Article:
You don’t get the chance to throw the term around all that often when it comes to anime, but Blue Period is deep. Very, very deep. There’s a lot going on here, on so many levels. It’s demanding in the sense that if you want to appreciate it on the level it aspires to, you really have to take time and seriously process what you’re seeing. But it has such a natural flow to it that it’s easy to get swept up in the narrative. It’s like a current pulling you along the surface of the water, when there are interesting things barely visible in the depths below you.
I feel like Blue Period really speaks with authority on the subjects closest to its center. It really seems to grasp being a kid, being a mentor, and being an aspiring artist. I have to take the third one on faith to an extent since I’m not blessed with that sort of insight, but the mangaka graduated from Tokyo University of the Arts herself so I think it’s a pretty safe bet. But I have been a kid, and I have been a teacher. And this series speaks to my experience in an extremely personal and authentic way.
When the series really goes under the hood where art is concerned (as it does often) it’s basically an education for me. The concept of art being driven by basic shapes may be implicit to those who understand art, but when I see a face or a flower field on canvas I see a face or a flower field. I like the idea that Yaguchi (does anyone ever look at him and just for a second think “high school Killua”?) can learn much from doing replicas – that replicas are in fact more than just replicas. And the unease he and the other high schoolers feel when they switch to the morning class and are suddenly amidst adults feels very elemental and real.
Maybe artists know about stuff like girls into art being big eaters and boys light eaters – I don’t know. I’m sure they know about “exam art”, because this is Japan first of all, but also because that’s something common in every field, and which I have personal experience with. Having some experience with the Japanese educational system as well, I can vouch that (especially where English is concerned) to an extent the whole thing is geared around teaching students how to pass tests. Cram schools (“juku”) especially – that’s basically their entire reason for existing. An understanding of the subject or its application in the real world is irrelevant – just learn how to game the exams.
I find Yotasuke-kun – and his relationship with Yaguchi – to be especially interesting. This is a boy with real talent but not as much as he yearns to have, and frustration that the world stubbornly refuses to play by his rules. To him Yaguchi’s world seems limitless, and his own confined by expectations. He’s the one who clues Yaguchi in about exam art, and eventually (notably, after Yaguchi places higher than he – or Haruka – in the competition) quits cram school altogether. In that competition it’s the prodigy Kuwana-san (Miyamoto Yume) who places first, but she’s not happy about it – apparently there’s a curse that whoever wins inevitably fails the entrance exam.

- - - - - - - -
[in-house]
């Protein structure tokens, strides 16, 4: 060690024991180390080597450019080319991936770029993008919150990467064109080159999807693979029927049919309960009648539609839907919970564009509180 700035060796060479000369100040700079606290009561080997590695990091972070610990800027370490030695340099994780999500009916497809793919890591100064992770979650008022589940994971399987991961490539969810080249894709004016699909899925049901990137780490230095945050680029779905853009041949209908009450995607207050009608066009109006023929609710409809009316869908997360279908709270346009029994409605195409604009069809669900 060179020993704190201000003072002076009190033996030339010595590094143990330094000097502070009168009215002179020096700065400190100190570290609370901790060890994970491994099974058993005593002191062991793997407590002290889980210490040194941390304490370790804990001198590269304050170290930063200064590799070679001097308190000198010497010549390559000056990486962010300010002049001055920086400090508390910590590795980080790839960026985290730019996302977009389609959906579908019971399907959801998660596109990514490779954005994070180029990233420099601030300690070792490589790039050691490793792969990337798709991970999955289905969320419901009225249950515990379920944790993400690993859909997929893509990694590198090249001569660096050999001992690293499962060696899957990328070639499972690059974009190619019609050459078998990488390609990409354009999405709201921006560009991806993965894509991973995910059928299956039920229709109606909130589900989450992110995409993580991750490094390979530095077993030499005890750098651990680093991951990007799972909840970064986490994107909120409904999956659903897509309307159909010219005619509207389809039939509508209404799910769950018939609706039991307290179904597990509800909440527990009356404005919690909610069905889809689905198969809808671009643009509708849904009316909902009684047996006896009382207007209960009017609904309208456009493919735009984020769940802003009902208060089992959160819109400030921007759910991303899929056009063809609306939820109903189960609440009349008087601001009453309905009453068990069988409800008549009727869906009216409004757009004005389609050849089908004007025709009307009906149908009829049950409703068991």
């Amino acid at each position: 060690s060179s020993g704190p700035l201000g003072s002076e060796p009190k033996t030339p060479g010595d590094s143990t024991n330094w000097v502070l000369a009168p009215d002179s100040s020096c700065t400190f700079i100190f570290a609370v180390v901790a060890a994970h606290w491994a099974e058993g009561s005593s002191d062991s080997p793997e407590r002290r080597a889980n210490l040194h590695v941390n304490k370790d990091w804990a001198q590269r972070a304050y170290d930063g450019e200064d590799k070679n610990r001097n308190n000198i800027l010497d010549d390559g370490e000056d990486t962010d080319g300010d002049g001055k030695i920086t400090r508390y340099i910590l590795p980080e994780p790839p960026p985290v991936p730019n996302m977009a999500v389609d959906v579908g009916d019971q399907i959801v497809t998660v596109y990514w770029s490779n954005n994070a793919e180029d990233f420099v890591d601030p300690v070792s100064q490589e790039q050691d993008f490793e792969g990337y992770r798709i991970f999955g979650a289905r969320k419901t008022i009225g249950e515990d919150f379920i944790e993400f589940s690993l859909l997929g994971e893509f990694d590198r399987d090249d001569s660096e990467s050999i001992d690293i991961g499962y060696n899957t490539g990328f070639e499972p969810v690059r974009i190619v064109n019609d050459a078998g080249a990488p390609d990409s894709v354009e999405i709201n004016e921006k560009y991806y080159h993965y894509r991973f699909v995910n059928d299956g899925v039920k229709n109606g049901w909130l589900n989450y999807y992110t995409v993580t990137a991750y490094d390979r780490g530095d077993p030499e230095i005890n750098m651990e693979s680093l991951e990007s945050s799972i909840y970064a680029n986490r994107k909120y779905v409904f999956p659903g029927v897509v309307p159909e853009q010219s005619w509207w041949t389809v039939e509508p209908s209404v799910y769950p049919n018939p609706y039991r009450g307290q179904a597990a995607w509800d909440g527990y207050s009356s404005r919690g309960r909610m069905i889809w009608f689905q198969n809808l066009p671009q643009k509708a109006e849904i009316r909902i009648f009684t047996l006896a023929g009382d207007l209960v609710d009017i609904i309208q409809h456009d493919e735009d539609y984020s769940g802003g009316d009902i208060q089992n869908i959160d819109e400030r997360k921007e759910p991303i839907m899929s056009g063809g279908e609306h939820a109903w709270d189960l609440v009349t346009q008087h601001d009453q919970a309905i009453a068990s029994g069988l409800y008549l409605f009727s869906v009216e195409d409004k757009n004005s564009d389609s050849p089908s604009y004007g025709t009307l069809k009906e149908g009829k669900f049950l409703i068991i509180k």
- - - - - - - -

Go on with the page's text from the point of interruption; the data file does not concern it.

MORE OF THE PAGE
Ooba-sensei really comes into her own this week, and I love the fact that the teacher characters here are so well-drawn. Ooba can sense the potential in Yaguchi, but also the frustration. In many ways kids like him are the most exciting students – the proverbial ball of unformed clay which could be molded into any shape. Ooba-sensei tells the boy that exam art has become a myth, but that this has in fact made getting into schools like Geidai that much harder. He wants shortcuts, she can’t offer them – and with art, she can’t teach him a formula or a theorem that he just has to memorize. I can sense both their frustrations in this scene intimately, but also their excitement about what the undiscovered country may hold for Yaguchi.
It’s the other sensei, Saeki, who senses the frustration in Yaguchi and suggests he visit the Geidai culture festival to get an idea of what sort of artists attend there. I love the fact that Yaguchi turns to his old muggle buddies here – I totally get it. They’re his comfort zone, his support – a reminder of times when his life was simpler. But a chance (though quite logical) meeting with Yotasuke-kun (and his mother) at the festival raises the emotional bar. Yaguchi wants this boy to be his friend – partly because he’s a nice kid, and partly because he seeks his validation as an artist. Yotasuke says the most hurtful thing he can – he expresses his resentment that Yaguchi is trying to come over to “this side”, because he already has everything. For someone working as hard as Yaguchi is, this is a low blow.
Adolescent dynamics are so fascinating, and yes, “teaching is hard”. I so get that, all of it. For someone who’s been immersed in the cliquish and somewhat socially outcast world of “art kids”, Yaguchi represents a hated normie. But for him this is not a choice, but a compulsion – there are easier paths he could choose, but none would be true to the person he is (extrapolate this to other situations or not, that’s up to you). The desire to express one’s soul, once awakened, can never be extinguished – only suppressed at cost. It’s hard to think of a much better theme for a series, and Blue Period is the proof of that.
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